Bogging Down or Throwing Track


For the WWII rules I’ve been developing, I’ve been thinking about how to determine when a vehicle bogs down or throws track.  I didn’t want to create a new system or add yet more symbols to the action cards.  Duncan suggested that instead of this being the vehicle rolling to NOT throw track that perhaps rough terrain could “attack” the vehicle to try to throw track.  It’s an interesting notion that I’ve thought about quite a bit over the last two weeks.

What are the key things that would determine whether a vehicle throws track?  First would be rough terrain.  Tanks generally throw track when traversing deep mud or going across hillsides and then trying to turn.  Tanks don’t generally throw track when traveling across rolling terrain and making gentle turns.  Second would be the training of the crew.  Better crews would ensure that the track tension is inspected and maintained regularly.  Of tertiary importance, I think is the characteristics of the vehicle itself.  Most sets of rules start with this third factor, rarely tanking into account crew quality.

So the thinking was something like this:  The terrain has an “accuracy,” like personnel, graded Elite, Regular, and Green.  This is where the terrain would start on the action card in the top “bubble” area.  Swamp, with its deep muck and hidden, subsurface obstacles, would be “elite,” but a low stone wall would be “green.”  The vehicle would have a “defense” value associated with its innate reliability and whether it is tracked or wheeled.  Wheeled vehicles don’t “throw track,” but until very, very recently, they were more likely to get stuck in rough terrain than were tracked vehicles.  This defensive value would be a “column shift,” impacting the chance of the terrain getting a “hit.”  I haven’t thought about how to incorporate the training of the crew, but I thought about making that a column shift as well:  green crews shift one to the left and elite crews shift one to the right.  In any event, if you got a bogging down “hit,” you wouldn’t flip the next card to determine the impact as you would with a rifle hit on a soldier.  A “hit” would indicate that the vehicle is stuck, essentially a mobility kill.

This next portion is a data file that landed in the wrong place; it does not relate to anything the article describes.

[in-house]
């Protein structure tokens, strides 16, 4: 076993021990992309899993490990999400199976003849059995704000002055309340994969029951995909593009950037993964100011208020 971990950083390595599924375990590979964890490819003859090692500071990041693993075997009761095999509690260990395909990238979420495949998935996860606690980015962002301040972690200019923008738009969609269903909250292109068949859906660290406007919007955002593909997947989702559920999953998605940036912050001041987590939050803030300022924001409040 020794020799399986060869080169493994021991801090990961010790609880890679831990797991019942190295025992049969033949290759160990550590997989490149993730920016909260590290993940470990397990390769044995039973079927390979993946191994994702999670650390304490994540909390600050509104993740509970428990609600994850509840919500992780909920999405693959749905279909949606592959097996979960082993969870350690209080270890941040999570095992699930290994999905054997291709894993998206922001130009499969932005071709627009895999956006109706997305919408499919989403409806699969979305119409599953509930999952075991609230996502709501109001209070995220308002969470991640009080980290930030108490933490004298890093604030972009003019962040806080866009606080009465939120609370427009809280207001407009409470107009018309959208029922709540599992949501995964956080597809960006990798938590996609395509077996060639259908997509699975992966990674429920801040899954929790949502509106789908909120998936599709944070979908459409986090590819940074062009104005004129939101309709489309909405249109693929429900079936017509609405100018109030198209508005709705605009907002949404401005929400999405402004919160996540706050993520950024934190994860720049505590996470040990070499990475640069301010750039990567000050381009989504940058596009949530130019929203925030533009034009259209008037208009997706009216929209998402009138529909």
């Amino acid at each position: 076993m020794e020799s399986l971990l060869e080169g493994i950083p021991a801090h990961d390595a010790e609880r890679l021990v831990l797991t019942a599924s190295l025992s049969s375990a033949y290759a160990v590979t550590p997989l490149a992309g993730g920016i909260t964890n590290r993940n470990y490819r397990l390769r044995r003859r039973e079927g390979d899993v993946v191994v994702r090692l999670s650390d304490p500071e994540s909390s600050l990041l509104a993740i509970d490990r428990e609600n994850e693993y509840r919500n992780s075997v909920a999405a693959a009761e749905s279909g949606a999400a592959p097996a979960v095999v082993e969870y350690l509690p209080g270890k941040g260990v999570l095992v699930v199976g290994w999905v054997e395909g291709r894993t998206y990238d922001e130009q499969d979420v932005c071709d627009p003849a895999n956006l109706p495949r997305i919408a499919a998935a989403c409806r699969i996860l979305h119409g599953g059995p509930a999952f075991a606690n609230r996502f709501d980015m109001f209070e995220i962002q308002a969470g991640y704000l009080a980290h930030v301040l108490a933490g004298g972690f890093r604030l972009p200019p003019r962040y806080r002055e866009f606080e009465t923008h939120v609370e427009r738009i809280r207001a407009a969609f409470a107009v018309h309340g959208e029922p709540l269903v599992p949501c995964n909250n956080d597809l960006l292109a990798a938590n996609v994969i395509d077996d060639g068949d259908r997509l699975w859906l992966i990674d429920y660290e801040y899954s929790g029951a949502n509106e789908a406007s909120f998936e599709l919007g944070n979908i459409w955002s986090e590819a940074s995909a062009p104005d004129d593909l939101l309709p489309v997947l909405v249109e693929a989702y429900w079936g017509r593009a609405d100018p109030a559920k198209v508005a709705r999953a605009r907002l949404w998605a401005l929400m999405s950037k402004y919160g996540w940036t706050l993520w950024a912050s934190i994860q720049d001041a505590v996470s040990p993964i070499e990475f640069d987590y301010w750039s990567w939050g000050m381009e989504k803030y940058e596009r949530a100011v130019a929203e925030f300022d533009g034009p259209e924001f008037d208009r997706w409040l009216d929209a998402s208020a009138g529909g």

I’ll need to look at the numbers a bit and make sure that it isn’t too easy to throw track or bog down, but for gaming purposes I’m likely to make the odds favor the terrain to discourage players from racing through swamps.

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Author: hawksgameclub

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